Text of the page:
Mister Eclectic (howeird) wrote,
Mister Eclectic

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Tongue of a Bird

Went to Dragon Theater in Palo Alto this afternoon for the talk-back performance of Ellen McLaughlin's play Tongue of a Bird.  The title comes from an obscure line in the play which makes very little sense, and has nothing to do with the story. This was a clue. Another clue was, when I looked through the program, director Lessa Bouchard's director's notes consisted of two quotes and a poem. Nothing about the play, nothing about the cast, nothing about directing.

The story is simple, the play is complex. It is the story of a female search and rescue pilot who is hired by a distraught mother to find her kidnapped 12-year-old daughter.  Where it gets complex is the pilot is haunted by her own mother's image, and the image of a girl who might be the kidnap victim or might be the pilot's 12-year-old self.

The play is an actor's nightmare. It is monologue after monologue after monologue, with perhaps two actual conversations in the whole course of the play. Though there are only four locations: the plane cockpit, grandma's livingroom, the pilot's bedroom and the search and rescue canteen, the playwright is constantly switching between them, and cast members are used to rotate the small set (it's on a lazy Susan mounting) every few minutes.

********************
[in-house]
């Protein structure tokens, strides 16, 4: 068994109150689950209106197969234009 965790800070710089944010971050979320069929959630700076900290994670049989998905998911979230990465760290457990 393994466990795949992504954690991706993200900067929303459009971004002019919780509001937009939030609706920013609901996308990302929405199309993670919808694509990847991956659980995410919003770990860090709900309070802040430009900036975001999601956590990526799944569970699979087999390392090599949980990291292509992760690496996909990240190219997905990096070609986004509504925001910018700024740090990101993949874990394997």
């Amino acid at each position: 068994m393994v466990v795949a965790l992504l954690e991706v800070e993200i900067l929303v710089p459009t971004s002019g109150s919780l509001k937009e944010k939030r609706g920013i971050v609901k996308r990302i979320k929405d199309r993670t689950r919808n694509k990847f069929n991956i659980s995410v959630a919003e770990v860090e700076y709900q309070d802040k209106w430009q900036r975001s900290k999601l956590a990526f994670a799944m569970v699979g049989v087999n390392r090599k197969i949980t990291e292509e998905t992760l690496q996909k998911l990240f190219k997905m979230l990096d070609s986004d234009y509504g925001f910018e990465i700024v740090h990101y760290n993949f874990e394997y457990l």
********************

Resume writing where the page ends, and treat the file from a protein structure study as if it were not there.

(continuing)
It's very intense. We watch the mother, Dessa (Heidi Kobara) go from borderline frantic all the way to full-blown insanity as the search continues. Pilot Maxine (Kateri Rose) starts out as the self-assured rescue pilot and has her own series of emotional demons to fight, including the dream ghost of her mother (Kerry Michelle Smith) who committed suicide when Maxine was a child, and the ghost of the kidnapped girl - or maybe her own younger self (ably played by 14-year-old Leah Kolchinsky). The only one who is not going through a crisis is grandma Zofia  (Sandy Pardini Cashmark) who escaped the Polish holocaust as a child and has been slightly insane and mostly unshakable ever since.

Highly emotional performances, the five actresses did the best that they could with largely incomprehensible, gargantuan blocks of lines. Understatement - this is like saying the Giants did the best that they could with last season.

The play is an attempt to explore mental illness caused by extreme pain and loss. The cast makes it succeed.

During the talk-back session, the cast and director echoed my concerns about the play's writing, and added that the transitions are awkward, and the playwright seemed to be going for high poetry rather than dialog.

One technical note: there were far too many light cues, and they happened too quickly.

Tongue of a Bird
Dragon Theater
Alma near University, Palo Alto
Free parking in the garage next door - do NOT go to CalTrain parking across the street if you can help it
Thurs-Sat 8 pm, Sun 2 pm Through June 19
Tags: review, theater

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